Wednesday, August 20, 2014


An explorer named Gunderson has been captured by an African tribe and is tied up as though for sacrifice, but an older man, Prof. Gerig, also being held by the tribe, comes to his rescue. He lets Gunderson go but asks him to take the journal of the late Dierdorf, whose expedition Gerig was on, back to civilization. A huge white ape—the White Pongo of the title—appears in the village and Gunderson gets away while it goes on a rampage. He makes his way to a European outpost and dies of a fever, but gets the journal delivered to a British anthropologist named Bragdon (Gordon Richards) who realizes that Dierdorf assumed the White Pongo was the missing link between ape and man. Bragdon takes an expedition out to capture the ape to take back to London. Of course, there are complications: Bragdon's daughter Pamela (Maris Wrixon) is along and Bragdon's secretary Carswell (Michael Dyne) has a thing for her. She has dallied with him in the past, but now she falls for Bishop (Richard Fraser), one of the hired riflemen; the fact that's he's rather stand-offish just inflames her interest. Along with the group is the German Kroegert who is secretly using the trip as a way to find a legendary gold mine that he can claim. And, of course, there's the menacing White Pongo, in addition to the run-of-the-mill menacing apes one finds in African jungles in the movies.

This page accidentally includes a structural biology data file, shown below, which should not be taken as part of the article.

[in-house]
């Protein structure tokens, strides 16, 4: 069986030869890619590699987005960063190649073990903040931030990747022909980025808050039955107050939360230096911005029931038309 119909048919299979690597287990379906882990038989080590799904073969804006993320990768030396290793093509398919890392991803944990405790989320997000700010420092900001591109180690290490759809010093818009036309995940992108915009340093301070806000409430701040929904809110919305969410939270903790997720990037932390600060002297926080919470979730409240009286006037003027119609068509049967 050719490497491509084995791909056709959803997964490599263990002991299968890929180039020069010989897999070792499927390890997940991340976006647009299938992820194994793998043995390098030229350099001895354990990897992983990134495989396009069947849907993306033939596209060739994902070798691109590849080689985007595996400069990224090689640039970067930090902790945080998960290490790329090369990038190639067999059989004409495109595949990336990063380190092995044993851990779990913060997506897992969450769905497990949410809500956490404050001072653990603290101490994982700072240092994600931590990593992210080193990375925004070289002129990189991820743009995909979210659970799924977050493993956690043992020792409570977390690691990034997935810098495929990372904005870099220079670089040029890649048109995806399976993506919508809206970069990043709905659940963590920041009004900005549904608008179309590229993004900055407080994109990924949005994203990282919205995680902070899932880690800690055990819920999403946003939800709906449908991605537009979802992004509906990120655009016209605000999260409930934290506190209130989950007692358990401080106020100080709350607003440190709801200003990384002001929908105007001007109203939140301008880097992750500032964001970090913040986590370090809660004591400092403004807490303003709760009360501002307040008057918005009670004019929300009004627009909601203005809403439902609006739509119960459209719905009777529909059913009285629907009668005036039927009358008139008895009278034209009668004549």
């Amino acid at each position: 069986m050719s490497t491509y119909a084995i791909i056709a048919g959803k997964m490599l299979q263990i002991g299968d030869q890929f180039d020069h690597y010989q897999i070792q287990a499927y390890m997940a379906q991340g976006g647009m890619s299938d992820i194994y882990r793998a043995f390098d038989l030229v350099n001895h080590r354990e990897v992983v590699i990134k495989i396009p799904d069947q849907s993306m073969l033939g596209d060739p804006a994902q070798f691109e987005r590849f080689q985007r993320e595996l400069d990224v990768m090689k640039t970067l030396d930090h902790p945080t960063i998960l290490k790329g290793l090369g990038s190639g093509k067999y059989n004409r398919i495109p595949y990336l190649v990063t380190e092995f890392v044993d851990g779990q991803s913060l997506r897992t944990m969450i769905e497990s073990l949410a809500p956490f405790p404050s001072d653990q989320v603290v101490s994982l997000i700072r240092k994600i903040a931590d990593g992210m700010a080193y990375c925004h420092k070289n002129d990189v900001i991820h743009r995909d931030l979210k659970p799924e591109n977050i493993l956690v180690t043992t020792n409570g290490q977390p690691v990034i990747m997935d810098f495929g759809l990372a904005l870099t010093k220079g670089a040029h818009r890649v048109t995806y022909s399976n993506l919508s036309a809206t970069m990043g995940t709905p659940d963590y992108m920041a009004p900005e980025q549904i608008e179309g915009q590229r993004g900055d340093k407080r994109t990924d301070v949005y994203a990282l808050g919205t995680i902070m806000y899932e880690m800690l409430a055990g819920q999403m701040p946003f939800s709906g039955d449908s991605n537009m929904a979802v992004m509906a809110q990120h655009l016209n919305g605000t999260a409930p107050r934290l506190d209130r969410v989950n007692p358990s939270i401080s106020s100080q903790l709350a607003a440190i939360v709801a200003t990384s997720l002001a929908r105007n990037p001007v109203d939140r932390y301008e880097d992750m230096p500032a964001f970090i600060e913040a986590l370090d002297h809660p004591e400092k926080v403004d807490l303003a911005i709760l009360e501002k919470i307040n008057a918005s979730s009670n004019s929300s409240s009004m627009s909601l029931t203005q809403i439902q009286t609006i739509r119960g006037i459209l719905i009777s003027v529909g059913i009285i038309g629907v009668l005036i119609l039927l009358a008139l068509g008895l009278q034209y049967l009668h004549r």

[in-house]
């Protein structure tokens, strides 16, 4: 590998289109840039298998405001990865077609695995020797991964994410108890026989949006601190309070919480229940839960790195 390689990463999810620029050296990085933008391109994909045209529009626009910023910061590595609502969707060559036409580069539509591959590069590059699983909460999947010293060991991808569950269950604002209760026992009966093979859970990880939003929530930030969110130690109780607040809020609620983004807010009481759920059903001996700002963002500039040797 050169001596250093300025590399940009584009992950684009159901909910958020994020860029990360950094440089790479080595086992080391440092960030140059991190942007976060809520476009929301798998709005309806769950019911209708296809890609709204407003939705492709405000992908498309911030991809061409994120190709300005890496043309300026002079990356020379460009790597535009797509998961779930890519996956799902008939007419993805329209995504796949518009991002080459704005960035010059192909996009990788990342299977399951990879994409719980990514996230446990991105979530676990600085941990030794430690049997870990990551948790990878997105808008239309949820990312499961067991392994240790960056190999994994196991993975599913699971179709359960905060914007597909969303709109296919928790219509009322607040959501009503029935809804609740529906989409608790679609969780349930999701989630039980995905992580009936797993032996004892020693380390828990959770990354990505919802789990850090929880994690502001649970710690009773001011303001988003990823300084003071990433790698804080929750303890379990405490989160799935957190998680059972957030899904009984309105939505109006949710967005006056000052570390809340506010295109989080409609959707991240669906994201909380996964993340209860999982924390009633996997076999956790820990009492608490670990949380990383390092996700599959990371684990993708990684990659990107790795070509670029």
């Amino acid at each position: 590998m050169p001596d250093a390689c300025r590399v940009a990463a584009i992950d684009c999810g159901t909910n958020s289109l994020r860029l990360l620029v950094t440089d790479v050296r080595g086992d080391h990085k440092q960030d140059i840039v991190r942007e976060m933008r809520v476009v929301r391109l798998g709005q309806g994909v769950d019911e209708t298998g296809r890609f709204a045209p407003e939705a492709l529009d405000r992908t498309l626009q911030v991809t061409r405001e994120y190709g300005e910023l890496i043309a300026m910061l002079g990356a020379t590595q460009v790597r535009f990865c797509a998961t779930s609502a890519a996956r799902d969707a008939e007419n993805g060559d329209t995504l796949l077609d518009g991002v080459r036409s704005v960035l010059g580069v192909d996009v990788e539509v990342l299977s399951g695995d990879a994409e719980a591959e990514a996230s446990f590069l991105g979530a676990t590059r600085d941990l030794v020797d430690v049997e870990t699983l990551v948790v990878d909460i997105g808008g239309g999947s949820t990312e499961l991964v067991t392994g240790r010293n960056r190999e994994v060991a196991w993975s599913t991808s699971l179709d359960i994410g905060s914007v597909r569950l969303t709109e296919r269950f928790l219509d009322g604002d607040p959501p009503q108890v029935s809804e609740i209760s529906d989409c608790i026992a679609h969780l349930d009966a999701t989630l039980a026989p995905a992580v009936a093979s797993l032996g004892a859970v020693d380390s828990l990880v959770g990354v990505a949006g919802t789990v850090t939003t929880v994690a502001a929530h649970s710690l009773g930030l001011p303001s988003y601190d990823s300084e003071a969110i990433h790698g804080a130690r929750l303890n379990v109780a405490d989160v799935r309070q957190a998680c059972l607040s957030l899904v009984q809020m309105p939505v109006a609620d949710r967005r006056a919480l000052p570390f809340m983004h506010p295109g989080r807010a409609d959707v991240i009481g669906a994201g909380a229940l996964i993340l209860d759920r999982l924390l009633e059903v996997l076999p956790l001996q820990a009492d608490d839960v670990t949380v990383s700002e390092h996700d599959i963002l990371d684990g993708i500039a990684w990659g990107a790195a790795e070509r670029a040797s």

This Poverty Row adventure really has little to recommend it—no name actors, long plodding sections of people canoeing down a river or walking through jungles, not much plot—but still I stayed with it to the end, and the end is the most interesting part because [SPOILER] unlike in the average Tarzan movie, in this one the trappers get the ape and take it to England. Of course, the trappers here are scientists rather than zookeepers or hunters, so we're supposed to be on their side. There are no hunky shirtless heroes here: Fraser, ostensibly the hero, is quite bland and passive even though he turns out to be a Rhodesian secret agent on the trail of Kroegert; he's supposed to be stoic but he comes off more as petulant and boring. As the femme interest, Wrixon (pictured with Fraser) is equally bland, and for most of the movie, fairly unlikable. There is dreadful comic relief in the person of George Lloyd as a Cockney-accented ass who I kept wishing would get torn limb from limb by the apes—though I did chuckle when he called the ape the "blinkin’ missing link." The best I can say about the actors is that Dyne is appropriately slimy as Carswell who winds up going over to Kroegert's side when Pamela throws him over. The ape outfits are actually not bad, though they’re largely wasted because, aside from the opening scene, the White Pongo never really bothers anyone until the climax. Only recommended for mild novelty. [YouTube]

No comments: